New, er trade development program

I was driving over to Riverview on Saturday when I saw a motorcade of about 6-7 official looking vehicles and we were made to pull over. I figured Harper was in town for that 500 bucks a head fundraiser for the Lord Re-election campaign. As he has banned this federally, I guess that frees him up to do them for his provincial buddies.

Anyway, Harper also made a funding announcement on Saturday:

Prime Minister Stephen Harper, joined by Premier Binns on behalf of the four Atlantic Premiers, today announced a new five-year, $10 million Canada/Atlantic Provinces Agreement on International Business Development (IBDA) in Charlottetown.

Since 1994, 32 per cent of companies that participated in an IBDA-sponsored trade activity for the first time have since begun exporting internationally; 42 per cent of companies reported an increase in the volume of their exports; and 29 per cent started exporting to new markets as a result of IBDA activity. A total of 179 projects have been approved and more than 1,500 companies have participated in them. (source: IBDA survey)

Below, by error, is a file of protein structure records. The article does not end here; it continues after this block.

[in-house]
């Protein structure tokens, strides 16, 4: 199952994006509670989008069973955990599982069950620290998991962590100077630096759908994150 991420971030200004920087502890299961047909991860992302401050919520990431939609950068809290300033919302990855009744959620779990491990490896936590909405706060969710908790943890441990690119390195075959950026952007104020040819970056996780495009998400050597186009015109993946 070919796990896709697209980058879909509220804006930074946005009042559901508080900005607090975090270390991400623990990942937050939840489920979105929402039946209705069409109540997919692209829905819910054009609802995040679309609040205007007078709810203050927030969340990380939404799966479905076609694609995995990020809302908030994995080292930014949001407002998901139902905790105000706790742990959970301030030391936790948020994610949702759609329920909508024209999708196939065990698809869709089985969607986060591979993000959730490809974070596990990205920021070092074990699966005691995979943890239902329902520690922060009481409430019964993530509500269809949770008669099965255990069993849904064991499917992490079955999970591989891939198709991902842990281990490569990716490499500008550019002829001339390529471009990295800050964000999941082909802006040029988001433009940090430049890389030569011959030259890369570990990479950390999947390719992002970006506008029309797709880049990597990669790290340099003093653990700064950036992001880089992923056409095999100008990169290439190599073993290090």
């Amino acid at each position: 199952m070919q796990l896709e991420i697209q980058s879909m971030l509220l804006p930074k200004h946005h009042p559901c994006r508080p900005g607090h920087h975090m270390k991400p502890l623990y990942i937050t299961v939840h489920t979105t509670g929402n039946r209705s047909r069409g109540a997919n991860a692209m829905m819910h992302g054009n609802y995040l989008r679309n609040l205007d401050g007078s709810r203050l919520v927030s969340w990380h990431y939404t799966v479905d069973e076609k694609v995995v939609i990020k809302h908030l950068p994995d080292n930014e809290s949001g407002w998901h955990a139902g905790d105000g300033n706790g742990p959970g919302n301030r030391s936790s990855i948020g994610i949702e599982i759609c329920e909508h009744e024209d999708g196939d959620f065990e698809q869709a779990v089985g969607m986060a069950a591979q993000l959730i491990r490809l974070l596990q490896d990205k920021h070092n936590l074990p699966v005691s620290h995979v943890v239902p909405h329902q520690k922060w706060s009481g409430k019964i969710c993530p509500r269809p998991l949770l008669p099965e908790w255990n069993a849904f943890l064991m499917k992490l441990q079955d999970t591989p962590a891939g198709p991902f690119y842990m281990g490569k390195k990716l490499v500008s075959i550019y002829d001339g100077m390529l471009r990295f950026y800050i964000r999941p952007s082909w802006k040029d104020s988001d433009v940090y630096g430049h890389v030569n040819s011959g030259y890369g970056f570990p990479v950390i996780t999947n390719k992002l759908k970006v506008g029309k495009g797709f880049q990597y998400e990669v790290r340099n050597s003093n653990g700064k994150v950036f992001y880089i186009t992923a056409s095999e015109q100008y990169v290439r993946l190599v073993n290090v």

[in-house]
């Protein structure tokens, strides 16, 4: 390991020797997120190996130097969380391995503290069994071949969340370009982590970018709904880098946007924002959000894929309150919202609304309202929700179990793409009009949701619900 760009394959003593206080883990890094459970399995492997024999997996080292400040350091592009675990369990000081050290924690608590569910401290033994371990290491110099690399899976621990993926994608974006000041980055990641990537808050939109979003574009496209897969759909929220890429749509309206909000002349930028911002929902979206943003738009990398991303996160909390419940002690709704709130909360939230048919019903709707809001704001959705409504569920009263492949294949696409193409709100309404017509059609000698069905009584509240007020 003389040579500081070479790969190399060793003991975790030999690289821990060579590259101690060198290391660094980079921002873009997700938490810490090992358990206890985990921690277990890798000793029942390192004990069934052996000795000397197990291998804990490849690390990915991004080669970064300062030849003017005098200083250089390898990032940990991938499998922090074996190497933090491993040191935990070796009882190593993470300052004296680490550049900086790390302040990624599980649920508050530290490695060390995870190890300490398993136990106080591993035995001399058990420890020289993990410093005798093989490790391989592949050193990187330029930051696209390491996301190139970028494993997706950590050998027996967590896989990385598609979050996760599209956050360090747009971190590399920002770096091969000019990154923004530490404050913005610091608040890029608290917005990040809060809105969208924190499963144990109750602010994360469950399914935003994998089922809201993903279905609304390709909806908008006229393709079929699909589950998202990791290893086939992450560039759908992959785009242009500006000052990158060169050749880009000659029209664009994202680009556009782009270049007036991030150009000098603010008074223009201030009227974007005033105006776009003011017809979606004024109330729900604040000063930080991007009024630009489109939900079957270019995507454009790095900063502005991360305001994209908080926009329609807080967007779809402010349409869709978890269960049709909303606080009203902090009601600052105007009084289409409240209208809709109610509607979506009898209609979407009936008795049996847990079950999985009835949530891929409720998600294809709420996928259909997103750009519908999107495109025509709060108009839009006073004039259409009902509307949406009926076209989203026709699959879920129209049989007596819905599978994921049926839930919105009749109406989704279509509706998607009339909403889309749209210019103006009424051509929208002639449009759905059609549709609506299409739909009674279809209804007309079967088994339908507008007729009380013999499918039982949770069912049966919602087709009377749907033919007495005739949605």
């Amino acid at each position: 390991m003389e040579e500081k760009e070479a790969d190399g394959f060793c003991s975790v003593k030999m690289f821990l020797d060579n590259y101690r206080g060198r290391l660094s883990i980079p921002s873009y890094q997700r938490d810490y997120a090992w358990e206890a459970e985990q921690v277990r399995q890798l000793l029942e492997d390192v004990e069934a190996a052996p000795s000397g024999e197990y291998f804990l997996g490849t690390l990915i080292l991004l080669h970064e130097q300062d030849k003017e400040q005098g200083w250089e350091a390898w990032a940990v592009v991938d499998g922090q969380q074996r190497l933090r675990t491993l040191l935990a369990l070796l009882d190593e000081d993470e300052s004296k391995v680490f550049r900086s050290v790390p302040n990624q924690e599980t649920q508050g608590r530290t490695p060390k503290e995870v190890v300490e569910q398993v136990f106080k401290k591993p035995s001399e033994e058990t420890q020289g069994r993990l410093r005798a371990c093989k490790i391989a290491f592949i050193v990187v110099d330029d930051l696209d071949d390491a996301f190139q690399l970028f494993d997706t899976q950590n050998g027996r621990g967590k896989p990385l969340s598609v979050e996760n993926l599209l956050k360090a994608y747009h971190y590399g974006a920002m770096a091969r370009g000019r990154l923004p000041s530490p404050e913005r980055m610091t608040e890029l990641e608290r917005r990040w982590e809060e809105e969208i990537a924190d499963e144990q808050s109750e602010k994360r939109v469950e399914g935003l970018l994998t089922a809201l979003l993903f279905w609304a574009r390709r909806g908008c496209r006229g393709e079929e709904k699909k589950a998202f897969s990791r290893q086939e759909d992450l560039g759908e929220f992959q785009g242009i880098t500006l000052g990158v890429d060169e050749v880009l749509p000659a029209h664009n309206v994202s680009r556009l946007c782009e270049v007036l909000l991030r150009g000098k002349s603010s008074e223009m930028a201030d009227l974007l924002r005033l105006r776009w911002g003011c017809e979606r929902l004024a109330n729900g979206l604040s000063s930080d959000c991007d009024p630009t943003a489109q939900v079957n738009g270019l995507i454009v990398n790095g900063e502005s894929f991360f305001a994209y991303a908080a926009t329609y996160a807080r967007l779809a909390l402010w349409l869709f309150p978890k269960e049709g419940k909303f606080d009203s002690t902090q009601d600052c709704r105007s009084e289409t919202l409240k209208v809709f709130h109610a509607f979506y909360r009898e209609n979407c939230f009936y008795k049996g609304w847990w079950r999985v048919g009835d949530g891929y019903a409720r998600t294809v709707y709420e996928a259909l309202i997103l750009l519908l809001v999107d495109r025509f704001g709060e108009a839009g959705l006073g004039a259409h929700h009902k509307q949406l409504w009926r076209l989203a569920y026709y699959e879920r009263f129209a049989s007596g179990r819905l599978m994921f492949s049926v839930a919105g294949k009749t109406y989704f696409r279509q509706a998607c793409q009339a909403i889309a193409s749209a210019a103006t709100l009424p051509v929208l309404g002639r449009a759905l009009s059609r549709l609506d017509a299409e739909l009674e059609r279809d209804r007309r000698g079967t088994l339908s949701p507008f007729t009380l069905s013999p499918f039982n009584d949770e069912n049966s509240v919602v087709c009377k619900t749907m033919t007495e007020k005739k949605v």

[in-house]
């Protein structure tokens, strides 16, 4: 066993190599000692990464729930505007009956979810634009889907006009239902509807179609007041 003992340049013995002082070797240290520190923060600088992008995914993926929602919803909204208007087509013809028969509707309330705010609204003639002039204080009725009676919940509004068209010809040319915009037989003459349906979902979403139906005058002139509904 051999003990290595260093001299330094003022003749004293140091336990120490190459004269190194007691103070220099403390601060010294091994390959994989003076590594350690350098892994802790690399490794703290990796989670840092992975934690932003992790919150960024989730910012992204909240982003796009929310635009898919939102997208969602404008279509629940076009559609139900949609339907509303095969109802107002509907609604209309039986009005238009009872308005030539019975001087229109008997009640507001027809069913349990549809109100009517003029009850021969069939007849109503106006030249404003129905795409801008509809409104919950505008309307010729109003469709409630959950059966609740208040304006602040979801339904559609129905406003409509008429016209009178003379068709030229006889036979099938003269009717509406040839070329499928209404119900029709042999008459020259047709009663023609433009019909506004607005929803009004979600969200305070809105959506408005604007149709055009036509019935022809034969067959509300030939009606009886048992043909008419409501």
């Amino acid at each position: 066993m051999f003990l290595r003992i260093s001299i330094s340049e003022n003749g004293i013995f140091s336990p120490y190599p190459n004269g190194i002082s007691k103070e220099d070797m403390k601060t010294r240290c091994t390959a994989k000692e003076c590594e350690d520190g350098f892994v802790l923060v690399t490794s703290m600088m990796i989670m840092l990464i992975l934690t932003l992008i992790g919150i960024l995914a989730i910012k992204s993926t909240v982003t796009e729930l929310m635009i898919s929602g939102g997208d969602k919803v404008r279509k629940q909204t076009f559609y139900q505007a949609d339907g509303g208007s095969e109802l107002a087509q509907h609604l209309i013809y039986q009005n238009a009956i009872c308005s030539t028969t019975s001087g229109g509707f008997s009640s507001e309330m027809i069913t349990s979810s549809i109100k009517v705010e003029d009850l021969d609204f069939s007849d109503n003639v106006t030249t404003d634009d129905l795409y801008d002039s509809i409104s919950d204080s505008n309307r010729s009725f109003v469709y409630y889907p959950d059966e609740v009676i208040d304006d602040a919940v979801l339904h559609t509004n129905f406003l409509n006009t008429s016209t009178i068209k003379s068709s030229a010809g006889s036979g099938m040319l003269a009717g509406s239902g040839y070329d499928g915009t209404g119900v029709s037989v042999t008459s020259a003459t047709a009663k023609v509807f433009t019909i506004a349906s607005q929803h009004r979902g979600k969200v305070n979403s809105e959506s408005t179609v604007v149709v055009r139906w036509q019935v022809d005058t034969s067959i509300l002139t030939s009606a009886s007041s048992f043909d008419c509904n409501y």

This is an old Cretien trick. Announce a ‘new’ funding program that is actually just an extention of a program that has been in place for over a decade. Cretien was even smarter. He would take money from one pocket, transfer it to another pocket and announce a bold new funding program.

Anyway, enough of that. Another statistic they use always makes me chuckle. They say (and I have heard this multiple places):

Every $1 million in exports sustains 8-10 jobs in Atlantic Canada. Economic expansion in Atlantic Canada is tied to improved trade performance, particularly among small and medium-sized enterprises (SMEs).

This metric is particularly hilarious in the context of New Brunswick’s exports growth since the Irving Refinery expanded. Exports are up $4 billion (just ask Captain Kirk) meaning that by this measurement, there are 36,000 new jobs in New Brunswick just from export industries.

The government and others serving up this type of statistic should couch it in the context of the type of export. Oil, gas, potash, wood pulp, etc. would not have such a multiplier in place – I dare say. Salmon flies, handcrafted cabinets, etc. might have a higher one.